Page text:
Getting approval for Remicade may not be easy.   Dosages are proportional to body weight. The nurse administering it to me told me that it costs $1200-$1300 USD per 100 mg vial.  Let's say you need two or three of those per infusion, we're talking between $3600-$3900 just for the meds.  This does not include the mixing at the pharmacy, the time for the infusion room, doctor visit, nurse set up and follow up, etc.  So while Ralph's estimate of $8000 per dose is high (I'm sure he's using more than me), it is not totally off the mark.   I was placed on the schedule for Rheumatoid Arthritis.  First they give you an initial set of 3 infusions, an initial one, then one at two weeks, then one three weeks after that.   My first infusion was 2mg/k, my second at 3mg/k, and my 3rd infusion was at 4mg/k.    After the first three, you're back every 8 weeks.  At around $4K per infusion, it is frightfully expensive.   The dosing schedule for Crohn's patients is different.  My understanding is that they give Remicade to Crohn's patients at 10mg/k an infusion every 8 weeks, without the inital 3 infusions.

Why the heck is it so expensive?  Well, not only are there the normal costs of bringing a new drug to market, there are also additional costs with this new TYPE of drug.  It is a monoclonal antibody and it requires a whole different process than previous drugs.  Monoclonal antibodies are an entire  new GENRE of medications — we're talking as new as antibiotics were in the '40s.

I was sent a link that advertised Remicade for a much cheaper price — I don't know what the nature of this website is so I didn't bother investigating it further.  ...here's the link for anyone interested


I did talk to a woman that is involved in doing the studies for Remicade for P. While she couldn't give me direct information, she did tell me that the studies were doing well.   Here's a link to one of their articles:


There is also information about this at the NPF website:


In addition, there are other monoclonal antibody therapies, for other autoimmune diseases, such as Rituxan for Non-Hodgkin's Lymphoma, and ones in the works include Xanelim for P and Xolair for asthma.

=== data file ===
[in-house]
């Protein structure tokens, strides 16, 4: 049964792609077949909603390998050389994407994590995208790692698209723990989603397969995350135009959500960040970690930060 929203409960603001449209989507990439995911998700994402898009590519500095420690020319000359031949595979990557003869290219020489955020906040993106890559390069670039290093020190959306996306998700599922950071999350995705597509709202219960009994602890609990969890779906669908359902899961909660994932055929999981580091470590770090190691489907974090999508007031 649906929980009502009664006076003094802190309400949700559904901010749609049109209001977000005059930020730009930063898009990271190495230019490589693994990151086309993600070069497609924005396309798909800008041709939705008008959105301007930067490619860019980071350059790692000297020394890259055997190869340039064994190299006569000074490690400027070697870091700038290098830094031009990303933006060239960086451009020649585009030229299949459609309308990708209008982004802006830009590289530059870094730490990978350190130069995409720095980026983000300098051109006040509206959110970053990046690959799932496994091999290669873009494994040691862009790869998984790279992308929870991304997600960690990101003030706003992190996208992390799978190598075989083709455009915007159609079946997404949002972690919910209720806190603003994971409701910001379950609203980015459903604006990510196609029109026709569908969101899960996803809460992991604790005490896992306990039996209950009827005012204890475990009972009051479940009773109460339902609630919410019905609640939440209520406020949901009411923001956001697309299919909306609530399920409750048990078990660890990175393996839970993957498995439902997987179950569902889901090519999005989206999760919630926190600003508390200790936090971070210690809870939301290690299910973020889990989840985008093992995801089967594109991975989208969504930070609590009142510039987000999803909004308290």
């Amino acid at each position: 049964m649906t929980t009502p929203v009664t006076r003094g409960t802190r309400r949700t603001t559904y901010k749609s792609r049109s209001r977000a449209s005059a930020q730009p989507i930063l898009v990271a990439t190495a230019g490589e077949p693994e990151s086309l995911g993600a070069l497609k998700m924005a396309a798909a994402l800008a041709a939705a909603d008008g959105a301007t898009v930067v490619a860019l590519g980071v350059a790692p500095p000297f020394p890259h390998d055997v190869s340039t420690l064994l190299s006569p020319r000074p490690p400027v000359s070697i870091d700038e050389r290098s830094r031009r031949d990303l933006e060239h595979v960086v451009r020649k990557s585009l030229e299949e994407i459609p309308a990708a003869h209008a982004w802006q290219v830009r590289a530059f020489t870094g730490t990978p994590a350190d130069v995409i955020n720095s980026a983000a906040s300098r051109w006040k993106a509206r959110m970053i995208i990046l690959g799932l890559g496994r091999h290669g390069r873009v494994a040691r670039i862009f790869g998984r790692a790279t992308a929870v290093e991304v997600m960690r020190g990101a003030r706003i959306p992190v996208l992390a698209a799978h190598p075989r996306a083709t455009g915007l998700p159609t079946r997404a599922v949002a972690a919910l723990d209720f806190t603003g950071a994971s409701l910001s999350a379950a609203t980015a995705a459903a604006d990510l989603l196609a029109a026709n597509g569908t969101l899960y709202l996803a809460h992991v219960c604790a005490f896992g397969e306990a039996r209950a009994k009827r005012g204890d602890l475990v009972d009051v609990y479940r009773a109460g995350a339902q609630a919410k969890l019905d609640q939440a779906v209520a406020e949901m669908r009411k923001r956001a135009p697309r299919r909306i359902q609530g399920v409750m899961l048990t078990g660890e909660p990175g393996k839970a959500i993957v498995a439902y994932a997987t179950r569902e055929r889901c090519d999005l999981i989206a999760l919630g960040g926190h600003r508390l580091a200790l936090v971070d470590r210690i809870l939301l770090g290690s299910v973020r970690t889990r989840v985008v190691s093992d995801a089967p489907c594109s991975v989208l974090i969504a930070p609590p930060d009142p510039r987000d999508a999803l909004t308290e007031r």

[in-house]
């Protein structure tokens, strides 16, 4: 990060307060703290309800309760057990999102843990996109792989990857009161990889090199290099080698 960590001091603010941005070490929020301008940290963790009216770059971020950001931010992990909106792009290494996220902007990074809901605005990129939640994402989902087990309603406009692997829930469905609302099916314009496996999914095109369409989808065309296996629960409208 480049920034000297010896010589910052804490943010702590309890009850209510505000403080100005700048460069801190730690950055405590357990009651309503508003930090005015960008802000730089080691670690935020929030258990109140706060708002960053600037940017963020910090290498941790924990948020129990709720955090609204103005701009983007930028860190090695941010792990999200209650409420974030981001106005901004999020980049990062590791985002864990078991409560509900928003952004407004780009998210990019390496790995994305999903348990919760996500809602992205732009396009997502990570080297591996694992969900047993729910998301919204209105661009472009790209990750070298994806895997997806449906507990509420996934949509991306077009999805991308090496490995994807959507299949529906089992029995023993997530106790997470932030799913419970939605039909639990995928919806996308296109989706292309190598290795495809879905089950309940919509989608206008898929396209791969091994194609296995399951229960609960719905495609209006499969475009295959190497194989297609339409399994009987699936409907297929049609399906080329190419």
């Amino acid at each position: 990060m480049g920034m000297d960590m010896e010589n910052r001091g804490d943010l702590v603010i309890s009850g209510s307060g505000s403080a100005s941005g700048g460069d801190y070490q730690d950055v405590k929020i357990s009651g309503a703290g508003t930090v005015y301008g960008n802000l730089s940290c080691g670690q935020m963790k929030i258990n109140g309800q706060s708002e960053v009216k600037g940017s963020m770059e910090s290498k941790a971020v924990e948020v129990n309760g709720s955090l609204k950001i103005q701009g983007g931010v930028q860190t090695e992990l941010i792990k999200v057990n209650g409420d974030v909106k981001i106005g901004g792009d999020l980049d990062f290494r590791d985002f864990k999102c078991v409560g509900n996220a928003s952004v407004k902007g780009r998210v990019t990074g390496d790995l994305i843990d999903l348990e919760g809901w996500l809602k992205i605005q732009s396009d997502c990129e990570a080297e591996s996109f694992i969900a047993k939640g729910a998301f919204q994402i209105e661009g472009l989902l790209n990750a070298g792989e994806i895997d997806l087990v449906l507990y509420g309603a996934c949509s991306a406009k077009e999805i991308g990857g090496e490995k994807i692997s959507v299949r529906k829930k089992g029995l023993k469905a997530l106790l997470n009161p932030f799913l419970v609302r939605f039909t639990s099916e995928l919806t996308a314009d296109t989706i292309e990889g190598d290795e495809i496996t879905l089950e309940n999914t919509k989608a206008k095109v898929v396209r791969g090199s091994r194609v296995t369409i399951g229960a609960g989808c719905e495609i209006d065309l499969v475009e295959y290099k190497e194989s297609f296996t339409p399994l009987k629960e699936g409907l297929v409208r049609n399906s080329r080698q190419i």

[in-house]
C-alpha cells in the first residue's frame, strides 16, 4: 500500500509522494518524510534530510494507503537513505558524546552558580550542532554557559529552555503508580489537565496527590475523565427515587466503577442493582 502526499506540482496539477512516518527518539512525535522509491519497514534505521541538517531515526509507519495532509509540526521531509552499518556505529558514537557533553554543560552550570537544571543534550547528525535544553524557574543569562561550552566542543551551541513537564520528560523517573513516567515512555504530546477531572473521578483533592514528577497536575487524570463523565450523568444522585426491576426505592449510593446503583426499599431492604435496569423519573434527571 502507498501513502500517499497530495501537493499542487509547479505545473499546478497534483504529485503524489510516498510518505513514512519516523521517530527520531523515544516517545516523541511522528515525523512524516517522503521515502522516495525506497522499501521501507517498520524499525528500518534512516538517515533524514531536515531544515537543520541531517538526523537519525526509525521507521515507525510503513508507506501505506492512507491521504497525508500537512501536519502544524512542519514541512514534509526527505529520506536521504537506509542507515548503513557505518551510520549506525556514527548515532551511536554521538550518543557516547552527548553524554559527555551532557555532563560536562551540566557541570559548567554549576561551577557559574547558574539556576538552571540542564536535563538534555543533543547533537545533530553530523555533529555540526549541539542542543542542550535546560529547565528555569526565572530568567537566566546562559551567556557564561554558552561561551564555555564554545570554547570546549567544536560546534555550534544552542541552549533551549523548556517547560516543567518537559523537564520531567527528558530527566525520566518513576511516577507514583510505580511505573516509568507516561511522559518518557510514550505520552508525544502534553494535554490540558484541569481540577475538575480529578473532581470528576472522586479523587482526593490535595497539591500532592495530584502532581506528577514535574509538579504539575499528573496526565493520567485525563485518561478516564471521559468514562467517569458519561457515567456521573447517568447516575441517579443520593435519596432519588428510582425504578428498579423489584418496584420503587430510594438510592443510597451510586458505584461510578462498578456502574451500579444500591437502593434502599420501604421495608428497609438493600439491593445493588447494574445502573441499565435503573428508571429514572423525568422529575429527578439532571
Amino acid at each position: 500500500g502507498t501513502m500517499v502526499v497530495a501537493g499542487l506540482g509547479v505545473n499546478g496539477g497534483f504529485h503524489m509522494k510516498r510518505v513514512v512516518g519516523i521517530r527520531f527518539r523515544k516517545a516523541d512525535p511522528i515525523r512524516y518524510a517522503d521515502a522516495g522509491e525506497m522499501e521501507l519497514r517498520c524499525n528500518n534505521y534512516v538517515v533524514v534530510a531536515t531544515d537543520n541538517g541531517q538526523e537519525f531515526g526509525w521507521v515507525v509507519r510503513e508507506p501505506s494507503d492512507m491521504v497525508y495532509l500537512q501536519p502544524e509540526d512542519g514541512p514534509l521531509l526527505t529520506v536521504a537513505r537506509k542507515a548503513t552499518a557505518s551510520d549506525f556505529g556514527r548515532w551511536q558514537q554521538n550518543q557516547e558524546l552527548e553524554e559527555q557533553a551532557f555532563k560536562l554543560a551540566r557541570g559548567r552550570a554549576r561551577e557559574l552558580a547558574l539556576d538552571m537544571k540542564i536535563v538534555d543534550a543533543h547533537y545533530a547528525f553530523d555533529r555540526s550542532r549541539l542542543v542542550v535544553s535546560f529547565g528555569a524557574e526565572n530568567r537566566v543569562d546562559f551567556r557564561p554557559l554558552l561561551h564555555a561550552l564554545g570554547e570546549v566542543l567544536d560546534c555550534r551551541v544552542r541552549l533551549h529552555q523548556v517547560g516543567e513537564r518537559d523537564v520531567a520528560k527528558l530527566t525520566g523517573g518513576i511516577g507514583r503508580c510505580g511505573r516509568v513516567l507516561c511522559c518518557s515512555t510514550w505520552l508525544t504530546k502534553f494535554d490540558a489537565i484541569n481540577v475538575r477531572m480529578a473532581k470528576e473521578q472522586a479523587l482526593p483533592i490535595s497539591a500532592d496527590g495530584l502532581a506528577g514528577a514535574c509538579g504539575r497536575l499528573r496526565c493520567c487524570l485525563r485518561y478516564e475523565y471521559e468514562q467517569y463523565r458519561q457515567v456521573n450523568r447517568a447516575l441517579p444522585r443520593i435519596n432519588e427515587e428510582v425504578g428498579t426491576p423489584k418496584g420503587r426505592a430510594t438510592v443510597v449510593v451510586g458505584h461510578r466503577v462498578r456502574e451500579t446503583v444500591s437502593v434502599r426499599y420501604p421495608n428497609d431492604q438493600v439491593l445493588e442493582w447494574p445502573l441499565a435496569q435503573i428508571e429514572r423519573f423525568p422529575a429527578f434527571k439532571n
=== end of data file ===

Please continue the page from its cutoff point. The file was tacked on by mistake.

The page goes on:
It's an exciting time for everyone with autoimmune diseases, so everyone just hang on.

And before I bid you well, I need to say that ALL my doctors were remarkable, especially my Derm and GP who are always open to new ideas.  They were always willing to listen to me, and they always supported me no matter what I tried (even when I went to that Naturopathic doc for a while, on that special diet). They care about me as a human being, as a whole person.  The staff at both facilities are just as amazing.   I don't know how I lucked out, but I need to say that my docs (and their supporting staff) are great.  I could write a whole other article on that.... I bid you well, Your psis, -Rozalie S.


Ed’s Response:  It is wonderful to hear that your experience with Remicade is going so well.  We are all paying attention to progress with this new class of drugs — monoclonal antibodies — and hoping for significant widespread availability (meaning, at least in part, better affordability).

Reading the story of your relatively short but extraordinarily intense P experience is an eye-opening glimpse of P at its most hideous.  Your P — initially guttate — was triggered by a strep (or strep-like) upper respiratory infection.  This is one of the most common triggers for P.... Perhaps I should say it is one of the most well-defined triggers.  (There may be equally common or even more common triggers that are less obvious, hence less well defined.)  The sudden severity of your P, including its metamorphosis from guttate to plaque and multiform erythrodermic, is indicated by the barrage of concurrent therapies your doctors prescribed.  Cyclosporine, Prednisone, Methotrexate, Accutane and Norvasc CONCURRENTLY is unusual.  That pretty much covers our current arsenal of traditional systemic palliatives.  I’m sure your docs elected Accutane over Soriatane (both are oral retinoids) because, while both pose threats to pregnancies, Accutane is eliminated from the body much faster.

Your P has been debilitating.  Most flakers don’t have P this bad.  The extreme costs associated with Remicade infusion therapy (currently) need to be weighed in consideration of the disabling nature of your P.  You are happy to be 98% cleared with “small patches here and there.”  Flakers who have never had more than a few small patches here and there are probably not now, and may never be likely candidates for monoclonal antibody therapies, unless prices drop, administration is simplified, and it becomes evident these therapies are ultimately safer than other systemics or prolonged use of topical corticosteroids.  When and if that happens, we will probably all have to work together to pressure insurance providers to accept these therapies for less severe cases of P, and to bring about compelling reasons for manufacturers to reduce prices.

In the meantime, thanks, Rozalie, for helping us glimpse the future.  -Ed